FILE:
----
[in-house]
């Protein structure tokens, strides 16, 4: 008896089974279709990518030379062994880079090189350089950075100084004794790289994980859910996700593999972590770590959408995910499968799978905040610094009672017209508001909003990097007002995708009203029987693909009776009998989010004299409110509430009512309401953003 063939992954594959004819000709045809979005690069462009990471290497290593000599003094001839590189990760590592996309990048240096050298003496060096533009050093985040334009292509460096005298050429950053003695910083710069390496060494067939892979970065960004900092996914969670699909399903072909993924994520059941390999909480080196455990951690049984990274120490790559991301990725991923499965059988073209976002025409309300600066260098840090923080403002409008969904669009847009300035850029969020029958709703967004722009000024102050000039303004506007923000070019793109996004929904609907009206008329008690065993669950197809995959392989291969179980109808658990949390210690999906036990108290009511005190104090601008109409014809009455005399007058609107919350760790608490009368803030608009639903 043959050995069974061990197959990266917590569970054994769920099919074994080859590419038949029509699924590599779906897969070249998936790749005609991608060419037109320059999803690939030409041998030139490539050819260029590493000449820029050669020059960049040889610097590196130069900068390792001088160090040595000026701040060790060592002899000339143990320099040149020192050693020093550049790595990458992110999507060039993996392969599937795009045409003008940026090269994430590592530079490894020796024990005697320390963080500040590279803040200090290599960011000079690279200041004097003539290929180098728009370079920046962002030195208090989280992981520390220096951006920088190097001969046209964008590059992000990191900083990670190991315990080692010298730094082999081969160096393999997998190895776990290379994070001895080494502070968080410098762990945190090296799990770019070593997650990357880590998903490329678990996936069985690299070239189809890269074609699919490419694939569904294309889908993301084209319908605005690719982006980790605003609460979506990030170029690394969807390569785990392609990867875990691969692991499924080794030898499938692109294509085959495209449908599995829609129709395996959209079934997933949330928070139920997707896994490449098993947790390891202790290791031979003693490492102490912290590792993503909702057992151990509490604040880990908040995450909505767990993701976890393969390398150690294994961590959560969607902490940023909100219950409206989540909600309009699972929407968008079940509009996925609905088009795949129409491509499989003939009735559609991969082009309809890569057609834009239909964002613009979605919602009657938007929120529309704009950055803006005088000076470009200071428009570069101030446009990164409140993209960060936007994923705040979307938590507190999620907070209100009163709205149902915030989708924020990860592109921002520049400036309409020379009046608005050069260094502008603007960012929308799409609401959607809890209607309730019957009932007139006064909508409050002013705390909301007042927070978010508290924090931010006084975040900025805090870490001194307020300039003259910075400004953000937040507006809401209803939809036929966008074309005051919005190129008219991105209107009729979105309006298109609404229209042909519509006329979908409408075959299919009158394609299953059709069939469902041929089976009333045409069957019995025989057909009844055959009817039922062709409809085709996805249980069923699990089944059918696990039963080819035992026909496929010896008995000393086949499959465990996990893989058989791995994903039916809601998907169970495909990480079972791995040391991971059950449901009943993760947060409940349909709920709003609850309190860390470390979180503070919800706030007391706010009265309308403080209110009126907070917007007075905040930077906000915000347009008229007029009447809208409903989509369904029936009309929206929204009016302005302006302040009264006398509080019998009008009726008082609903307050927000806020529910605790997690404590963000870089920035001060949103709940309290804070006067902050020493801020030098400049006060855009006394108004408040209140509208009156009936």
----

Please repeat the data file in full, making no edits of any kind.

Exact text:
[in-house]
């Protein structure tokens, strides 16, 4: 008896089974279709990518030379062994880079090189350089950075100084004794790289994980859910996700593999972590770590959408995910499968799978905040610094009672017209508001909003990097007002995708009203029987693909009776009998989010004299409110509430009512309401953003 063939992954594959004819000709045809979005690069462009990471290497290593000599003094001839590189990760590592996309990048240096050298003496060096533009050093985040334009292509460096005298050429950053003695910083710069390496060494067939892979970065960004900092996914969670699909399903072909993924994520059941390999909480080196455990951690049984990274120490790559991301990725991923499965059988073209976002025409309300600066260098840090923080403002409008969904669009847009300035850029969020029958709703967004722009000024102050000039303004506007923000070019793109996004929904609907009206008329008690065993669950197809995959392989291969179980109808658990949390210690999906036990108290009511005190104090601008109409014809009455005399007058609107919350760790608490009368803030608009639903 043959050995069974061990197959990266917590569970054994769920099919074994080859590419038949029509699924590599779906897969070249998936790749005609991608060419037109320059999803690939030409041998030139490539050819260029590493000449820029050669020059960049040889610097590196130069900068390792001088160090040595000026701040060790060592002899000339143990320099040149020192050693020093550049790595990458992110999507060039993996392969599937795009045409003008940026090269994430590592530079490894020796024990005697320390963080500040590279803040200090290599960011000079690279200041004097003539290929180098728009370079920046962002030195208090989280992981520390220096951006920088190097001969046209964008590059992000990191900083990670190991315990080692010298730094082999081969160096393999997998190895776990290379994070001895080494502070968080410098762990945190090296799990770019070593997650990357880590998903490329678990996936069985690299070239189809890269074609699919490419694939569904294309889908993301084209319908605005690719982006980790605003609460979506990030170029690394969807390569785990392609990867875990691969692991499924080794030898499938692109294509085959495209449908599995829609129709395996959209079934997933949330928070139920997707896994490449098993947790390891202790290791031979003693490492102490912290590792993503909702057992151990509490604040880990908040995450909505767990993701976890393969390398150690294994961590959560969607902490940023909100219950409206989540909600309009699972929407968008079940509009996925609905088009795949129409491509499989003939009735559609991969082009309809890569057609834009239909964002613009979605919602009657938007929120529309704009950055803006005088000076470009200071428009570069101030446009990164409140993209960060936007994923705040979307938590507190999620907070209100009163709205149902915030989708924020990860592109921002520049400036309409020379009046608005050069260094502008603007960012929308799409609401959607809890209607309730019957009932007139006064909508409050002013705390909301007042927070978010508290924090931010006084975040900025805090870490001194307020300039003259910075400004953000937040507006809401209803939809036929966008074309005051919005190129008219991105209107009729979105309006298109609404229209042909519509006329979908409408075959299919009158394609299953059709069939469902041929089976009333045409069957019995025989057909009844055959009817039922062709409809085709996805249980069923699990089944059918696990039963080819035992026909496929010896008995000393086949499959465990996990893989058989791995994903039916809601998907169970495909990480079972791995040391991971059950449901009943993760947060409940349909709920709003609850309190860390470390979180503070919800706030007391706010009265309308403080209110009126907070917007007075905040930077906000915000347009008229007029009447809208409903989509369904029936009309929206929204009016302005302006302040009264006398509080019998009008009726008082609903307050927000806020529910605790997690404590963000870089920035001060949103709940309290804070006067902050020493801020030098400049006060855009006394108004408040209140509208009156009936």